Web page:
Chuck Quirmbach is a Milwaukee-based reporter who covers developments and issues in Southeastern Wisconsin that are of statewide interest. He has numerous years of experience covering state government, elections, the environment, energy, racial diversity issues, clergy abuse claims and major baseball stadium doings. He enjoys covering all topics.

Chuck is a frequent contributor to National Public Radio and several other regional or national radio outlets. He has won several individual awards, and several as part of a collaboration with other reporters.

(414) 227-2040 

 

 

Opinion
3:17 am
Sat May 12, 2012

Can A Change Of Heart Beat The Flip-Flop Charge?

President Barack Obama told ABC this week that he supports gay marriage.
Carolyn Kaster AP

Originally published on Sat May 12, 2012 9:46 am

Most Americans give politicians low marks for sincerity and see every decision they reach as a cold, poll-driven calculation. Often enough, it is. Politicians, after all, have asked pollsters where they should spend their summer vacations.

Yet when pundits and interest groups urge politicians to change their minds and they do, they're assailed for flip-flopping.

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From Our Listeners
3:07 am
Sat May 12, 2012

Your Letters: On Composition And Evidence

Originally published on Sat May 12, 2012 4:25 am

Transcript

SCOTT SIMON, HOST:

Time now for your letters.

(SOUNDBITE OF THEME MUSIC)

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Sports
3:07 am
Sat May 12, 2012

Big Game Sevens On Both Coasts

Originally published on Sat May 12, 2012 4:25 am

Transcript

SCOTT SIMON, HOST:

This is WEEKEND EDITION from NPR News. I'm Scott Simon. You didn't think we were going to get through this week without talking about sports.

(SOUNDBITE OF MUSIC)

SIMON: Both New York and L.A. host big game sevens tonight - hoops on the West Coast, pucks on the East Coast. NPR's Tom Goldman can open a can of bean dip, sit on the couch, watch the TV and say, hey, don't bother me, I'm working. He joins us from an undisclosed location.

Morning, Tom.

TOM GOLDMAN, BYLINE: Hi. I wake up eating bean dip.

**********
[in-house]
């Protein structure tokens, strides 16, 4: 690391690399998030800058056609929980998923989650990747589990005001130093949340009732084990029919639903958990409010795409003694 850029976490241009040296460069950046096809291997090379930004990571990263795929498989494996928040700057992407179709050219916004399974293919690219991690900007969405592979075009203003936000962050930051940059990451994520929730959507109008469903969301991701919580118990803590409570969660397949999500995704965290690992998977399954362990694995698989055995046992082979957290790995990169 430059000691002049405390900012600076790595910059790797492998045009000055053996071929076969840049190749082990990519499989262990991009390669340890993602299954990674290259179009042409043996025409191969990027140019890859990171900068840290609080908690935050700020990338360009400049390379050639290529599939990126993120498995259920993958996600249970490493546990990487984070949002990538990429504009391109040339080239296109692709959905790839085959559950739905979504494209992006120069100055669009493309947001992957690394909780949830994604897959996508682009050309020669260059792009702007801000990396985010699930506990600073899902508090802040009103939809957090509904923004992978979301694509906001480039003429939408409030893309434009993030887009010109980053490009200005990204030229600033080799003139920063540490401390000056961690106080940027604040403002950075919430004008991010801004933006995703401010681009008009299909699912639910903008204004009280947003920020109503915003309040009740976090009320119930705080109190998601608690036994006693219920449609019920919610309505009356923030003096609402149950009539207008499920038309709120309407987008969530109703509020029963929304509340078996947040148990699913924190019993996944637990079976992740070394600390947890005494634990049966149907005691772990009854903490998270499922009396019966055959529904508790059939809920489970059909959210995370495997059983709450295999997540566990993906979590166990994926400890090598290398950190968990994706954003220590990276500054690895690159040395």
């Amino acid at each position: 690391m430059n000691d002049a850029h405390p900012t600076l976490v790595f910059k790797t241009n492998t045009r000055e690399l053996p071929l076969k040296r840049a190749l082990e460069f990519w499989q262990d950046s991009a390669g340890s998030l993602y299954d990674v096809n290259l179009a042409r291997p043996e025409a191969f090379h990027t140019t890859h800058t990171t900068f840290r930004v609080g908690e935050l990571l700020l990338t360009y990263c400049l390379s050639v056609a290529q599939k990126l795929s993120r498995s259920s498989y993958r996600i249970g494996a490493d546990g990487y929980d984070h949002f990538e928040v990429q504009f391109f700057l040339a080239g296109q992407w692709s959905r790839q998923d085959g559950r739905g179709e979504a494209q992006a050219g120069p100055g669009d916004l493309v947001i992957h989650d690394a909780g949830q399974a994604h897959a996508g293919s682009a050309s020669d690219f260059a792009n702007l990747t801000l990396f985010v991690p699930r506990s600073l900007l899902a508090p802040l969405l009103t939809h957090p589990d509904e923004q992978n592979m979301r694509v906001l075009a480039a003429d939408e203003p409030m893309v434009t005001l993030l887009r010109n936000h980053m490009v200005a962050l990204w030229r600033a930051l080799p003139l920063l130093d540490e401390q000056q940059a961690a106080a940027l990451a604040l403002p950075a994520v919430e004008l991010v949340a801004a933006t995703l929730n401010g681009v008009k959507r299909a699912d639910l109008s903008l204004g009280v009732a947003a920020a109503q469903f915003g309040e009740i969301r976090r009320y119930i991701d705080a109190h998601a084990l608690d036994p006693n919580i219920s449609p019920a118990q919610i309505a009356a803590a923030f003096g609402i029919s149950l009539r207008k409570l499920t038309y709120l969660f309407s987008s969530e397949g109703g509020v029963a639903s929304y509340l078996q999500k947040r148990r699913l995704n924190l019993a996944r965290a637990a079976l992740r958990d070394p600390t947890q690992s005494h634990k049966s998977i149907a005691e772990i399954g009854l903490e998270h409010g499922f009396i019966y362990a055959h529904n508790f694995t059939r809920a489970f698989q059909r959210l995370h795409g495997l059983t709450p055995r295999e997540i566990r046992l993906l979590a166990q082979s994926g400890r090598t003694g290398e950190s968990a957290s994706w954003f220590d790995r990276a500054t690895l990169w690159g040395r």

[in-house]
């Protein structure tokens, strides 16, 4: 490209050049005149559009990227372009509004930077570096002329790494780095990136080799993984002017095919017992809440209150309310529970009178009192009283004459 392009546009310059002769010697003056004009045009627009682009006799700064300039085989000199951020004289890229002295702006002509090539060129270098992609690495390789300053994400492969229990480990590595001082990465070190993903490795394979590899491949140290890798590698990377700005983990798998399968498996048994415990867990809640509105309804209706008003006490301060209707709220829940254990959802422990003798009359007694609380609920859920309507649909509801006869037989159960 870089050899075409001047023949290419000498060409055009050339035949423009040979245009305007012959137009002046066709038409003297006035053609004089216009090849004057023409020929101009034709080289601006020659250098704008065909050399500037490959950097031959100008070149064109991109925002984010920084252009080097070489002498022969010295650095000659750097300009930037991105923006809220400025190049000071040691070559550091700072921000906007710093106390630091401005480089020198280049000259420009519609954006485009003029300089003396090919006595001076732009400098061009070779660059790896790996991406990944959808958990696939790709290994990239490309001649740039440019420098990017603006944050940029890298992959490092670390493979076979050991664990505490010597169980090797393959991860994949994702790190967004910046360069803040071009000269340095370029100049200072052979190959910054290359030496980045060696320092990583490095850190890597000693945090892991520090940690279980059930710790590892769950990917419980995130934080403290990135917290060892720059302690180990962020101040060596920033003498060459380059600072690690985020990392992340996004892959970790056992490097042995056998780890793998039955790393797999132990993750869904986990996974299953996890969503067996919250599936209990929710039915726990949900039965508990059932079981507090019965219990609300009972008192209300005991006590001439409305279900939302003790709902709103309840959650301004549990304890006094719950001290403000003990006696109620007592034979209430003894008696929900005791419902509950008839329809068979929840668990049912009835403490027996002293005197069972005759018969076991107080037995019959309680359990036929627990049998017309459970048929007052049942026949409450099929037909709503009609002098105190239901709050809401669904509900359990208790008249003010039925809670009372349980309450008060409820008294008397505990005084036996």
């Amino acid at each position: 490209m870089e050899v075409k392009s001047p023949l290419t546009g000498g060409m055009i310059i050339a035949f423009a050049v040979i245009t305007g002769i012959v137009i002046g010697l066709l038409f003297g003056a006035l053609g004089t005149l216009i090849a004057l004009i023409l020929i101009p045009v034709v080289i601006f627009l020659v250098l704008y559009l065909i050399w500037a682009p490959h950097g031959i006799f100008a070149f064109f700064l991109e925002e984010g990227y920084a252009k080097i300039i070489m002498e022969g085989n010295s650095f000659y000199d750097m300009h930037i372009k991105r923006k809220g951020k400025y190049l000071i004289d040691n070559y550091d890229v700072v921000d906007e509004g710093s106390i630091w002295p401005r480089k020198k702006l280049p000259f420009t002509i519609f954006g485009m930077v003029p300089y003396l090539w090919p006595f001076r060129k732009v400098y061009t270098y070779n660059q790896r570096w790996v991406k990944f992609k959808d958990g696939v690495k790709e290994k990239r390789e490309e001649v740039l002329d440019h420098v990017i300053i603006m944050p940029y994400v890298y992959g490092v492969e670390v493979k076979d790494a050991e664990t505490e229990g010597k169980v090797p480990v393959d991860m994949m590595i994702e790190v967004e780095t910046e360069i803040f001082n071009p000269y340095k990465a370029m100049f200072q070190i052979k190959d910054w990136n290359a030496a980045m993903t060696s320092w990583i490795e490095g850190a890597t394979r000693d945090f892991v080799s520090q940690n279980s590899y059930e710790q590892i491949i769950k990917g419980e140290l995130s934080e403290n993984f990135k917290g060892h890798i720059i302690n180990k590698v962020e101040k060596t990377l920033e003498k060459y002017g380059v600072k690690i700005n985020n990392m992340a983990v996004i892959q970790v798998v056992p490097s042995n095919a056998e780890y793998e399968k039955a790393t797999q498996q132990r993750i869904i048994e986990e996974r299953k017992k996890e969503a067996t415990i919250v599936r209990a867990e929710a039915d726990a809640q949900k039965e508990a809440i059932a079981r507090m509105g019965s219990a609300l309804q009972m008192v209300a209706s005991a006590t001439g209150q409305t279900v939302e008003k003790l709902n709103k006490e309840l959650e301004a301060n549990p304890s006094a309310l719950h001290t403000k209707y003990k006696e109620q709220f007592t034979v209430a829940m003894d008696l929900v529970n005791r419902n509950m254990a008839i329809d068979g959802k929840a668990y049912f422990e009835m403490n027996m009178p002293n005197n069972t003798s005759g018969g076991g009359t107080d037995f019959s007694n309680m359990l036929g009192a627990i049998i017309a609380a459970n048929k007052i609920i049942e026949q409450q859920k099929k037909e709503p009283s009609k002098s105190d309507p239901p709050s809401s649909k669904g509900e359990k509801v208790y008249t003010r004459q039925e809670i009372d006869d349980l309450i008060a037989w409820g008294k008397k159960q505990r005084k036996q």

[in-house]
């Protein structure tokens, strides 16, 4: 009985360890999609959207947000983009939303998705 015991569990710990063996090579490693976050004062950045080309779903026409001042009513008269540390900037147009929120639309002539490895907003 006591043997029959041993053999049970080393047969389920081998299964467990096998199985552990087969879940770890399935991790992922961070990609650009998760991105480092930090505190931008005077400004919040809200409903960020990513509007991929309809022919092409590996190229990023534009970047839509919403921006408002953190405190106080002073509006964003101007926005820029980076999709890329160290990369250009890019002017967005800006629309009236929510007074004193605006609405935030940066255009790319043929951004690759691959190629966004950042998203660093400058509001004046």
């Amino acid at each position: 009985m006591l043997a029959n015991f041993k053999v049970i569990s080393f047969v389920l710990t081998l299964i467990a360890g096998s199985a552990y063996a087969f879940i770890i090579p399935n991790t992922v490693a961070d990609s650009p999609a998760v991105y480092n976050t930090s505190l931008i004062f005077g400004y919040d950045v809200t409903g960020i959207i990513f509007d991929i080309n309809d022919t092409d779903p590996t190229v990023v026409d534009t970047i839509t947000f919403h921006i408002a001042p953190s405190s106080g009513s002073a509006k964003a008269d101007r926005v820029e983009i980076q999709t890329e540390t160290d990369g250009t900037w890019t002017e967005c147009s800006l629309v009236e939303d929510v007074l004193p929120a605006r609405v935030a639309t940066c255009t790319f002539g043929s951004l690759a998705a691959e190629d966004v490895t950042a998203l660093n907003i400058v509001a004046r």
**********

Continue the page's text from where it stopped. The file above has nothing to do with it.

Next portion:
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Middle East
3:07 am
Sat May 12, 2012

Hope Of Syrian Cease-Fire Dwindles

Originally published on Sat May 12, 2012 4:25 am

Transcript

SCOTT SIMON, HOST:

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Remembrances
3:07 am
Sat May 12, 2012

Attorney Katzenbach: A Key Force For Civil Rights

Originally published on Sat May 12, 2012 4:25 am

Transcript

SCOTT SIMON, HOST:

This morning we remember a man who stood up to George Wallace before the eyes of the world. Nicholas Katzenbach became attorney general in the Johnson administration and played a pivotal role in much of the civil rights history of the 1960s. He died this week at his home in New Jersey at the age of 90. NPR's Debbie Elliott looks back at his life.

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Politics
3:07 am
Sat May 12, 2012

Obama's Gay Marriage Evolution: A Societal Shift?

Originally published on Sat May 12, 2012 4:25 am

Transcript

SCOTT SIMON, HOST:

President Obama made a personal statement in a TV interview this week. He didn't call for any new laws or initiatives. But many Americans seem to hear his statement as a truly significant moment in American history. Novelist and screenwriter Armistead Maupin joins us. Mr. Maupin is best known for his breakthrough "Tales of the City" series. He joins us from member station KQED in San Francisco. Thanks so much for being with us.

ARMISTEAD MAUPIN: Oh, it's a pleasure, Scott.

SIMON: How do you feel about what the president said?

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Around the Nation
3:07 am
Sat May 12, 2012

Calling 911? Or Did You Just Sit Down?

Originally published on Sat May 12, 2012 4:25 am

Transcript

SCOTT SIMON, HOST:

Are you calling 911 or you just glad to sit down? Mayor Michael Bloomberg released a study this week that shows that 38 percent of the calls received by New York's emergency services are mistakes - mobile phones that dial 911 when a user jostles a phone in their purse or pocket. The popular term for such calls is pocket or butt calls.

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House & Senate Races
3:07 am
Sat May 12, 2012

Indiana Senate Race: The Bigger Picture

Originally published on Sat May 12, 2012 4:25 am

Transcript

SCOTT SIMON, HOST:

From Wisconsin, we head over to Indiana, where this week, six-term Republican Senator Richard Lugar lost by a landslide to State Treasurer Richard Mourdock, who was supported by the Tea Party.

Now, Senator Lugar was known for working with senators on the other side of the aisle to pass legislation. That may not be the political flavor of the month in his party or his state.

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House & Senate Races
3:07 am
Sat May 12, 2012

Wisc. GOP Gather For Convention On Key Senate Race

Originally published on Sat May 12, 2012 4:25 am

Transcript

SCOTT SIMON, HOST:

This is WEEKEND EDITION from NPR News. I'm Scott Simon.

Republicans in Wisconsin are gathered this weekend for their annual political convention. The delegates could make an endorsement in a key Senate race this year. It is the contest to replace retiring Wisconsin Democrat Herb Kohl.

Now, many believe that George W. Bush's former Health and Human Services Secretary, Tommy Thompson, might essentially breeze through a four-way Republican primary.

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